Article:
A passage in our Tu b’Shvat feature (page 33) caught our eye: The writer, Edmon Rodman, noted that saplings from the ancient horse chestnut tree that gave Anne Frank comfort when she saw it outside her window “will be sent out around the world to more than 200 schools and locations, including 11 locations in the United States that showed, according to a piece in The New York Times, ‘the consequences of intolerance’ – including racism, discrimination, and hatred.”
We turned to the original Times piece, dated Oct. 15, 2009, to learn more about those “11 locations,” chosen by the Anne Frank Center USA in Manhattan. (A call to the Anne Frank Center elicited the information that the saplings are actually in quarantine and will stay there for up to three years.)
One will eventually go to Little Rock Central High School in Arkansas, where in 1957 nine black students braved what amounted to a state government riot to enter the previously all-white school.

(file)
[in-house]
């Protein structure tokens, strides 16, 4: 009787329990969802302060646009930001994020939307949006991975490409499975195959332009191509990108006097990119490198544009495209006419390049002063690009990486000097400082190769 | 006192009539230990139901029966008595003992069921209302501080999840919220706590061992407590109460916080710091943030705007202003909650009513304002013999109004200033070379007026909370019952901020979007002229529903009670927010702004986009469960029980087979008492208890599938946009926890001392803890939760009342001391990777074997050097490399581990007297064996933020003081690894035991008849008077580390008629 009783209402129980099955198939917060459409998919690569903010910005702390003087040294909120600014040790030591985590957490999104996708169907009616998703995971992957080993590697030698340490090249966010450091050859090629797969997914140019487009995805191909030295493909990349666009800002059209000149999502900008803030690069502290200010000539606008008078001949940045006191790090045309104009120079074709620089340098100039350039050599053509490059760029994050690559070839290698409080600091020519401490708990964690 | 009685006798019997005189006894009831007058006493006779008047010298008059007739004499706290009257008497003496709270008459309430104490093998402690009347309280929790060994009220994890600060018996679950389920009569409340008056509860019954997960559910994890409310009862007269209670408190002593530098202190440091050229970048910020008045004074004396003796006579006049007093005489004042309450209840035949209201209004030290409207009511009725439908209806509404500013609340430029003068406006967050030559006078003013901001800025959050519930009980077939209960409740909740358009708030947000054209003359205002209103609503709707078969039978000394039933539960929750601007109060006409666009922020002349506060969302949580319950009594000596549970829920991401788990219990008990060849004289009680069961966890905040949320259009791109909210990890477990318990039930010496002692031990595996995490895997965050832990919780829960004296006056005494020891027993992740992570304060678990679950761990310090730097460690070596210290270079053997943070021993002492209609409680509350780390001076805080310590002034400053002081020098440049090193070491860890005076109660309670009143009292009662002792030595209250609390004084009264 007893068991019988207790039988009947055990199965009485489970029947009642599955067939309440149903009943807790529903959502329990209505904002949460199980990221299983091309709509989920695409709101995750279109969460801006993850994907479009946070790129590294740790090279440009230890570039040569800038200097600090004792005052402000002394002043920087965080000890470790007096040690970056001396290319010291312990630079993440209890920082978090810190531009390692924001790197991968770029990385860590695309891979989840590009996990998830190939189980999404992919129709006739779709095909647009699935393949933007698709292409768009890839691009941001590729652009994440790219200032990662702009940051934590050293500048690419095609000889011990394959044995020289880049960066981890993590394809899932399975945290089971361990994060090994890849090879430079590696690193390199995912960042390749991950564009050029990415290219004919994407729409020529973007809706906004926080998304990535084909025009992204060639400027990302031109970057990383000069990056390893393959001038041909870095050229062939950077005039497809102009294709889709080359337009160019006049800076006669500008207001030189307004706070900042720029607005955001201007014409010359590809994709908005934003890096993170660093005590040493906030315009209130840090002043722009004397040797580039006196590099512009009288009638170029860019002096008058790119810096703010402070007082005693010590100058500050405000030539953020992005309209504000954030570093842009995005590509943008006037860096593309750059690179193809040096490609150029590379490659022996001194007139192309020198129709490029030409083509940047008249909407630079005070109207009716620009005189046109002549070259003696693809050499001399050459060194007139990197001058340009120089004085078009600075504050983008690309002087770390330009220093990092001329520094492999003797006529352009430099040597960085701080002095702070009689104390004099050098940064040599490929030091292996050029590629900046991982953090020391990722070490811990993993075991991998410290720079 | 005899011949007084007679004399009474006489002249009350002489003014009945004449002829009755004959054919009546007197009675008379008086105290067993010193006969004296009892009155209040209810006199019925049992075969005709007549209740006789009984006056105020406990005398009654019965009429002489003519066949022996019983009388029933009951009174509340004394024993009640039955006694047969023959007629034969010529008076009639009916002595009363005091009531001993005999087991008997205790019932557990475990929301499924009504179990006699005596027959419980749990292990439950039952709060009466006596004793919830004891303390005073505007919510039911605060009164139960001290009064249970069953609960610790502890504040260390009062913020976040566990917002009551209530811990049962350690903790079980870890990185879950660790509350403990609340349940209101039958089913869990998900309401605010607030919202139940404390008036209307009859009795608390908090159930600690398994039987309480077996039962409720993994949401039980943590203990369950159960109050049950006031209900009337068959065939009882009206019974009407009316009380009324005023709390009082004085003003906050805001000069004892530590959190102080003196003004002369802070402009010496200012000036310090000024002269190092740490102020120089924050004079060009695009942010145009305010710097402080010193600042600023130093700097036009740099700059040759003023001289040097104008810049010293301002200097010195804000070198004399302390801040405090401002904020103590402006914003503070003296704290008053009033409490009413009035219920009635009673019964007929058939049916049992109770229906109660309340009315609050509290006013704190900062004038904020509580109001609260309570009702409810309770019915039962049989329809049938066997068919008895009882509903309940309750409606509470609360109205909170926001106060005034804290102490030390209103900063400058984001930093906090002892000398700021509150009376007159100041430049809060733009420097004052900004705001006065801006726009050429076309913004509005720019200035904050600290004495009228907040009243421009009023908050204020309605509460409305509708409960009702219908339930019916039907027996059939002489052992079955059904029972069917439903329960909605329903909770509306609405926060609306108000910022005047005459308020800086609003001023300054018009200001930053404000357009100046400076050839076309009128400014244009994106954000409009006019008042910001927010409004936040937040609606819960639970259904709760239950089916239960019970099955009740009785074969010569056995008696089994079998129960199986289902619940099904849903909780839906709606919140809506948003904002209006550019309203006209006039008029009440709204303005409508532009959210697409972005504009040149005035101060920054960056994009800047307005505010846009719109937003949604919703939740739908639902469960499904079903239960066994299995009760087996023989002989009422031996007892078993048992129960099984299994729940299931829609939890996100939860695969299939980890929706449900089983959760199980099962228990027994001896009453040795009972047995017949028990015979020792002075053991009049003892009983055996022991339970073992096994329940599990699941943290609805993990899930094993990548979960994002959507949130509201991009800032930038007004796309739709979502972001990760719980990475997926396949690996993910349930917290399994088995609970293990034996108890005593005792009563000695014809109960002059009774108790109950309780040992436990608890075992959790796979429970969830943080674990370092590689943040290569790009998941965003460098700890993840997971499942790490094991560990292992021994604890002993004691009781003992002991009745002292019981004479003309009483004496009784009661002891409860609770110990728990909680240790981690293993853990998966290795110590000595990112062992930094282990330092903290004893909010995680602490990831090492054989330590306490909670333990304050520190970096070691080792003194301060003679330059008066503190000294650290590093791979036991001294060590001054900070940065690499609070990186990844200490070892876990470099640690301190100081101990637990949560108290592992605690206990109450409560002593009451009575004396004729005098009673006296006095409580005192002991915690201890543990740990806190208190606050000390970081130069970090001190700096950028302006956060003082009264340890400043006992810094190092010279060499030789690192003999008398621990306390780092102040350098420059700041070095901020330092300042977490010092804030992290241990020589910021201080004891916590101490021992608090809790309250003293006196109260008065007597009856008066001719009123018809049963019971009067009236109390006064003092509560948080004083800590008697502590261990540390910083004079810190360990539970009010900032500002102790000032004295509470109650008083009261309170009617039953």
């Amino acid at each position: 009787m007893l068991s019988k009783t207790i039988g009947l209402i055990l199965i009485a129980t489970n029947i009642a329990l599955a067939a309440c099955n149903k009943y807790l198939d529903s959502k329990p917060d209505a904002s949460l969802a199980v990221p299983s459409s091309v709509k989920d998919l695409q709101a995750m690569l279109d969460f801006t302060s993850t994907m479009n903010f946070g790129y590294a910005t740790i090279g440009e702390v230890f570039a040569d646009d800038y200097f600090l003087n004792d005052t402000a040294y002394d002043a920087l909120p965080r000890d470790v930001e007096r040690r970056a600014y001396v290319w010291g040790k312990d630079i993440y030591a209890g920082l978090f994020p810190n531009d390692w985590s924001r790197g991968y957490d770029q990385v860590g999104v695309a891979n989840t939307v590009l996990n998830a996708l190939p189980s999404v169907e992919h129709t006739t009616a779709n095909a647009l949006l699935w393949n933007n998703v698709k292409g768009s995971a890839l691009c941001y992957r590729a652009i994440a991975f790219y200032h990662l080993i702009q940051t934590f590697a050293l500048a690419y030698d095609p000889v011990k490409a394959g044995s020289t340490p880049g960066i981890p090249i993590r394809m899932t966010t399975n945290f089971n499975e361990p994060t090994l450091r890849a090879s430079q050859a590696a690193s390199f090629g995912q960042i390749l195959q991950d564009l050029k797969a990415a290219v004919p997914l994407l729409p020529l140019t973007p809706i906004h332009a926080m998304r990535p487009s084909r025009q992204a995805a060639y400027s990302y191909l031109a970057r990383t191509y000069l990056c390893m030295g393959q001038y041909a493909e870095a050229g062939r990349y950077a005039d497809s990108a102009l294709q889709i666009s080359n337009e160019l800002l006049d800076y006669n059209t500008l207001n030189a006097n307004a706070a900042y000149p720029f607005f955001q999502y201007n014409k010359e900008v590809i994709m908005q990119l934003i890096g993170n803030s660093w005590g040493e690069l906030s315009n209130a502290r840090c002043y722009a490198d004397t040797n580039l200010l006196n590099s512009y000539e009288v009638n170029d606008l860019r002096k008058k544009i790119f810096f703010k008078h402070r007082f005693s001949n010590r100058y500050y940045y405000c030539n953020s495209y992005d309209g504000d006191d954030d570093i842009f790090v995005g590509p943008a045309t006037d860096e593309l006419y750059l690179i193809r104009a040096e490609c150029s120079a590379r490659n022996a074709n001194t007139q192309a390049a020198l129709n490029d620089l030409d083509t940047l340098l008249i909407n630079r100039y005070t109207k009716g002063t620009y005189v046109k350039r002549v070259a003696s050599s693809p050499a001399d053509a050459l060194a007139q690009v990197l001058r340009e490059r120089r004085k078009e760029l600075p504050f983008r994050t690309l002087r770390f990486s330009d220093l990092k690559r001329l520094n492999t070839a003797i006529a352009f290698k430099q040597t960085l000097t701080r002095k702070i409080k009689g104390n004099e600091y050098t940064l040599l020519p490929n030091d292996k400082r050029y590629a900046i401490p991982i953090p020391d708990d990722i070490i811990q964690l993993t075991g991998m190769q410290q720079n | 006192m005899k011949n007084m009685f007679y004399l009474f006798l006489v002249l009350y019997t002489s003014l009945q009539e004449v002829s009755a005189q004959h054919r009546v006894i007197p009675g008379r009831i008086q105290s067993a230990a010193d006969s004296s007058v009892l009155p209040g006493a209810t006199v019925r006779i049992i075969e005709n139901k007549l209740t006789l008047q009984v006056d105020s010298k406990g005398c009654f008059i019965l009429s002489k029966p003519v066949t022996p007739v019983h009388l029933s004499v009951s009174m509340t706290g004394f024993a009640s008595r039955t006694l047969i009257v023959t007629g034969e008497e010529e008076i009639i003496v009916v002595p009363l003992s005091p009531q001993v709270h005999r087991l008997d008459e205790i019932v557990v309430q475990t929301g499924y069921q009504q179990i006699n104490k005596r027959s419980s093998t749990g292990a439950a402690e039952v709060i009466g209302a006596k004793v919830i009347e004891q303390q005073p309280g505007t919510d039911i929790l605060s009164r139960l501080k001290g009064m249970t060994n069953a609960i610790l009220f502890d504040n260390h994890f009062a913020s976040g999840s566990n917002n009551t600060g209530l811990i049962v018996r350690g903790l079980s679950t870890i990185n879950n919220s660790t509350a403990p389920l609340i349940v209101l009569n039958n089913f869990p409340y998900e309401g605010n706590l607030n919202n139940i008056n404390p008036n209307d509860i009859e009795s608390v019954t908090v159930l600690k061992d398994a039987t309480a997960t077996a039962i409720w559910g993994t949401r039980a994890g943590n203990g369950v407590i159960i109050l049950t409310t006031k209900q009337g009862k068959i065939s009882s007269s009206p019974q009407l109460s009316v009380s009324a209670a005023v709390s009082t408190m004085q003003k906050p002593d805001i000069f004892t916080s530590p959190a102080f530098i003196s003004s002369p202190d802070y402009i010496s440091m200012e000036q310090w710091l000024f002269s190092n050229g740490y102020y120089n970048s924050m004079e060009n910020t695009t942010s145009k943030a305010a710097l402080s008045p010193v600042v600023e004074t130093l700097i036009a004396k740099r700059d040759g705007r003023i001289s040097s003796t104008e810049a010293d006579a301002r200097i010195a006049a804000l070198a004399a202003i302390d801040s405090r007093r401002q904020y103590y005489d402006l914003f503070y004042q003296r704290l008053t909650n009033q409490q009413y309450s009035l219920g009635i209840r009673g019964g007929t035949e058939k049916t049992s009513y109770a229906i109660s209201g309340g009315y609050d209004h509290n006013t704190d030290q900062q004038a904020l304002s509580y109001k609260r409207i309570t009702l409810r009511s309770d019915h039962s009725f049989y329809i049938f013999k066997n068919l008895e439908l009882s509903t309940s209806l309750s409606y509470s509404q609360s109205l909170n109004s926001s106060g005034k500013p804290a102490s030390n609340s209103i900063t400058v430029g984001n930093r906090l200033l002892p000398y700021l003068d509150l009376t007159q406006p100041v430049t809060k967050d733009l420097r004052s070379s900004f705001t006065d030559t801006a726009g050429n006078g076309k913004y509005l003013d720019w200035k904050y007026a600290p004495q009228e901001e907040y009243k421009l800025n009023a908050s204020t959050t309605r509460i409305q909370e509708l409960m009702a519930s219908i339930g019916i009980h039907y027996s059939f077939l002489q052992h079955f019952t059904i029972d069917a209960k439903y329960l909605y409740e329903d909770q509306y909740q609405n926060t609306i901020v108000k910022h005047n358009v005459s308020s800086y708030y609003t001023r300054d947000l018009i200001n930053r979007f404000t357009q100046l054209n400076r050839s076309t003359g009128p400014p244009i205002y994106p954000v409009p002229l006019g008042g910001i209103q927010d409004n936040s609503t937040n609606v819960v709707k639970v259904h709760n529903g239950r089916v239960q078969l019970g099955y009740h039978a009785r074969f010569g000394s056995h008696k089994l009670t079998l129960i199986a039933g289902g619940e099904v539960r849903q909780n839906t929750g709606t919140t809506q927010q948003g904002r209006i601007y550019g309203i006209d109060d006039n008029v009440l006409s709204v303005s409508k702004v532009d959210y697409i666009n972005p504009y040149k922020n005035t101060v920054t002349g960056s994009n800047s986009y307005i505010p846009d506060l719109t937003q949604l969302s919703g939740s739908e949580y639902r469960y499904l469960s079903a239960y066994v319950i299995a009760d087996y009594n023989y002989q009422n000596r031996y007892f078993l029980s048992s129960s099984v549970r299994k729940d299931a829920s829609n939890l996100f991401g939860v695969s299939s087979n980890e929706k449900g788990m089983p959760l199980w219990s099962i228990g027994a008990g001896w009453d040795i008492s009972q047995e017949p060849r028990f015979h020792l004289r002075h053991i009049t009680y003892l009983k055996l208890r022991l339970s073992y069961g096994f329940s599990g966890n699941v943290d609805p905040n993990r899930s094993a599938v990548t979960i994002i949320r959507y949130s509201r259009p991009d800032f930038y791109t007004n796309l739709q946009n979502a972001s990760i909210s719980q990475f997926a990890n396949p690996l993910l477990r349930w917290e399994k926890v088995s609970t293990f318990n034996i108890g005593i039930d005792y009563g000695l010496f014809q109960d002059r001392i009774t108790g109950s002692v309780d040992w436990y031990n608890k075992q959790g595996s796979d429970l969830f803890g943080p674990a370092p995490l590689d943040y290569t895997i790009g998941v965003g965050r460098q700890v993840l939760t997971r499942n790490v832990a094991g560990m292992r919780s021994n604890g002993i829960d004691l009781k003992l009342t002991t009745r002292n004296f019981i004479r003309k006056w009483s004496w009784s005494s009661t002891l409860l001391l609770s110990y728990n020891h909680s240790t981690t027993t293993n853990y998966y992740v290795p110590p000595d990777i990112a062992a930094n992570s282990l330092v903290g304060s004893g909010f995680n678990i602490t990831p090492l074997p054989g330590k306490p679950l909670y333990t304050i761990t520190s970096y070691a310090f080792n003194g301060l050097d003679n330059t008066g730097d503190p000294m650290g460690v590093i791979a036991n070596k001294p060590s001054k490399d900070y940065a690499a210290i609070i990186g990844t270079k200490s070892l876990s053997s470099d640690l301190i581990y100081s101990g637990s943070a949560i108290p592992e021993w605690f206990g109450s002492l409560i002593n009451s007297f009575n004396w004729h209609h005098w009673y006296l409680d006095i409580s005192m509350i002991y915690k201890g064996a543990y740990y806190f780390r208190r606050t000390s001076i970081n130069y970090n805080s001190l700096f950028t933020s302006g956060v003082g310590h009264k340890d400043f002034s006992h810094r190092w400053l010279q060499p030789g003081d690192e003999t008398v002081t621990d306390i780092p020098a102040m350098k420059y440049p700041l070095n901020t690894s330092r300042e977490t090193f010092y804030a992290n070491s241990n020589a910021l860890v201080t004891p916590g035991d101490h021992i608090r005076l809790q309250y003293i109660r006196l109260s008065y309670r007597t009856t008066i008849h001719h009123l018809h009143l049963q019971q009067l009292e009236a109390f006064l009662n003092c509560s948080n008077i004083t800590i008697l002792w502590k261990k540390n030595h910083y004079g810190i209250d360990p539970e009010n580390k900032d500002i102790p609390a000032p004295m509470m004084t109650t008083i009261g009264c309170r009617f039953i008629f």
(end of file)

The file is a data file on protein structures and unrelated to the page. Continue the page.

Another will be planted somewhere near or on the grounds of the White House, whose current occupants signal how far we have come from that fateful September day. (It’s noteworthy, also, that Martin Luther King’s birthday was marked on Monday as a federal holiday – an annual remembrance of a milestone for us all, not just for the black community.)
A sapling will also go to the William J. Clinton Foundation in Little Rock, in recognition of the former president and the foundation’s commitment to social justice.
One sapling is destined for the World Trade Center site – certainly a stark reminder of “the consequences of intolerance” – horror, death, and destruction.
Boston Common was chosen to receive one because of an 11-year-old girl’s bat mitzvah project.
Others, according to the Times, will go to Holocaust education sites “in Seattle; Farmington Hills, Mich.; Sonoma State University in California, whose exhibit was created by an Auschwitz survivor who attended school with Anne; and Boise, Idaho, whose statue of Anne was vandalized by a white supremacist group.”
May they flourish wherever they are planted, and uproot the ugliness of hatred.